PYBAR Mining Services says it is applying new technology to several automation projects it is currently working on, including Diversified Minerals’ Dargues underground gold asset and the Heron Resources-owned Woodlawn zinc-copper operation, both of which are in New South Wales, Australia.
Chief Technology Officer, Andrew Rouse, says the company’s approach has always been to get the basics right using traditional means and then adding technology to enhance its capabilities. “This guiding principle is being applied to several current automation projects,” he said.
New Cat R1700 underground loaders being deployed at the Dargues gold mine are undergoing staged testing that will result in them moving towards improved automation in early 2020, according to PYBAR.
Dargues is owned by Diversified Minerals, an associated company of PYBAR Mining Services. The mine is expected to have a 355,000 t/y capacity gold processing facility comprising crushing, milling, flotation and filtration circuits and produce a sulphide concentrate for export. Dargues is expected to produce an average of 50,000 oz/y of gold in the first six years of production.
Testing of the LHDs has featured the use of Cat’s next generation MXZ technology, which includes traction control and Autodig, where the machine digs the load instead of the operator, PYBAR said. “Both technologies have made an impact with full buckets consistently being achieved,” the company added.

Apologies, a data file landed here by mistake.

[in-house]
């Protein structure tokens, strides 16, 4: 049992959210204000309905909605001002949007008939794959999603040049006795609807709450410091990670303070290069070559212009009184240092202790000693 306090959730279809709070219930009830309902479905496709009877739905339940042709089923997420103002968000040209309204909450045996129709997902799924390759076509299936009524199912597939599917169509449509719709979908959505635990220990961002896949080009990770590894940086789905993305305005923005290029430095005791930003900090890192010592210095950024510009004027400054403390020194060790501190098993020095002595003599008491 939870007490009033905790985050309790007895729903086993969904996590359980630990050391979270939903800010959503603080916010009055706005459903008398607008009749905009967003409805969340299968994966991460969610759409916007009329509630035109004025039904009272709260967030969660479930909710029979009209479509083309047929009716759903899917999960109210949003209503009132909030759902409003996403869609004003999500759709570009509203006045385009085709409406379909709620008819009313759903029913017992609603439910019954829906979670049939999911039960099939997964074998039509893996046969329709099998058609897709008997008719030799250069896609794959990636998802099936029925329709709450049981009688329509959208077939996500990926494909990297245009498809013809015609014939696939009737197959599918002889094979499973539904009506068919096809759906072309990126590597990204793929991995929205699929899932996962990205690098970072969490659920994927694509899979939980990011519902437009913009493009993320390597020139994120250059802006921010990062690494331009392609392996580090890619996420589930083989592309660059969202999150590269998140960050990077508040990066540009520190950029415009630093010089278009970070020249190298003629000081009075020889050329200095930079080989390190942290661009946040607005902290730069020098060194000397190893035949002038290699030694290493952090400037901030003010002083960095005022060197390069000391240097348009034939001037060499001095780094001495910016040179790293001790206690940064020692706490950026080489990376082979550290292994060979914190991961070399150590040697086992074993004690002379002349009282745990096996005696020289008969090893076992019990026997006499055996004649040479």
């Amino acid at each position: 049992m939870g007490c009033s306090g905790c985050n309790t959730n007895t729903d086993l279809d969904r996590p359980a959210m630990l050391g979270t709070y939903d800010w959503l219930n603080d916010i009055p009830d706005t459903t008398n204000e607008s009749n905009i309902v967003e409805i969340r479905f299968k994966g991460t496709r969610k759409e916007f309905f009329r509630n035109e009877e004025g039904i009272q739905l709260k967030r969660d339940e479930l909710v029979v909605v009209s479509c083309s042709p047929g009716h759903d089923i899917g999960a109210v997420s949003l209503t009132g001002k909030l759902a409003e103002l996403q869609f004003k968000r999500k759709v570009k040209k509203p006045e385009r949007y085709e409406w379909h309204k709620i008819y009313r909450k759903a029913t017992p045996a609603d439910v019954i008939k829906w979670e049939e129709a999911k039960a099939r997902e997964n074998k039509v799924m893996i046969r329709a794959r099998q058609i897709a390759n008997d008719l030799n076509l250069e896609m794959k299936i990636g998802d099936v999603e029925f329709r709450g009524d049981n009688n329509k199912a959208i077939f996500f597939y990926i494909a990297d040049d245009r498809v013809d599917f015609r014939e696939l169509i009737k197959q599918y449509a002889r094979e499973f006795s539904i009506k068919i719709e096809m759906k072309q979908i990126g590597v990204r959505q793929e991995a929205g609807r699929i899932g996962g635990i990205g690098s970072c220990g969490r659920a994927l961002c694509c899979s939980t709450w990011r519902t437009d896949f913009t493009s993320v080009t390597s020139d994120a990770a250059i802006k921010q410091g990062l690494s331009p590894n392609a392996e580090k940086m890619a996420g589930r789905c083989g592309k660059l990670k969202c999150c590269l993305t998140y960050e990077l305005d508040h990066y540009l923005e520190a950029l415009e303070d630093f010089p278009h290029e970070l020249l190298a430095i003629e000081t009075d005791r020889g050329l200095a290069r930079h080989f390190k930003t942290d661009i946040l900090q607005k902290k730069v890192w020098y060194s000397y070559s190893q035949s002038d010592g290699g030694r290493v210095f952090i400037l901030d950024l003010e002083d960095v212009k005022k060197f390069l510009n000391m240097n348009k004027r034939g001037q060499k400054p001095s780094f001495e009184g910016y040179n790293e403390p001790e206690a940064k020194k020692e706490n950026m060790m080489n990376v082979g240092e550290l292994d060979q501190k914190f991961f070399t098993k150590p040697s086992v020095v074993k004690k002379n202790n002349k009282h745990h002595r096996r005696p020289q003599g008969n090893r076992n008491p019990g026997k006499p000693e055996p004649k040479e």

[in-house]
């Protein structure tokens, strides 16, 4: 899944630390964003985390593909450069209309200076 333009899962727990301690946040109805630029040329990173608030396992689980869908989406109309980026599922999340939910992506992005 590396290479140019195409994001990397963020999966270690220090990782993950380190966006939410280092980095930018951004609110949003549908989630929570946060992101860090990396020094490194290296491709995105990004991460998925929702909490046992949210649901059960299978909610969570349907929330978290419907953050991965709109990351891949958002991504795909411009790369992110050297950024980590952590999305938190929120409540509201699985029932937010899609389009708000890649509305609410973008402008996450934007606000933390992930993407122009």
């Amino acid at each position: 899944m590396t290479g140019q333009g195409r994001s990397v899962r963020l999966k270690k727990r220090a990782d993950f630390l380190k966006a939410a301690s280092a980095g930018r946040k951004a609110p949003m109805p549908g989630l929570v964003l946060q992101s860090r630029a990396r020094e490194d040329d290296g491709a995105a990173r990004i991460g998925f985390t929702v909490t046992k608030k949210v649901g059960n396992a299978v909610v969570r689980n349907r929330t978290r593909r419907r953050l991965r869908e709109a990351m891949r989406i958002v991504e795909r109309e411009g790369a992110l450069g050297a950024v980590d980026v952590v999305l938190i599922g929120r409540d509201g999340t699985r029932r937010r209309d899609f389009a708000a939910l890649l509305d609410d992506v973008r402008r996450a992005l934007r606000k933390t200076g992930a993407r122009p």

The next step in the process will involve setting up tele-remote operation from the surface in time for stoping in early 2020, according to the contractor.
PYBAR was part of the team at Ramelius Resources’ Vivien gold mine in Western Australia where the first global underground trial of the Cat R1700 loader took place in October 2017. This followed a global launch of the machine at MINExpo 2016.
Another project has seen PYBAR collaborate with Emesent to test automated drones at the Dargues and Woodlawn operations.
LiDAR and SLAM (Simultaneous Localisation and Mapping) technology is used to track the drones underground and keep them away from obstacles, according to PYBAR, with the trials having delivered some favourable outcomes; among them the swift processing of information gathered by the drones.
“The technology has great potential and PYBAR is investigating how best it can be applied to our business,” it said.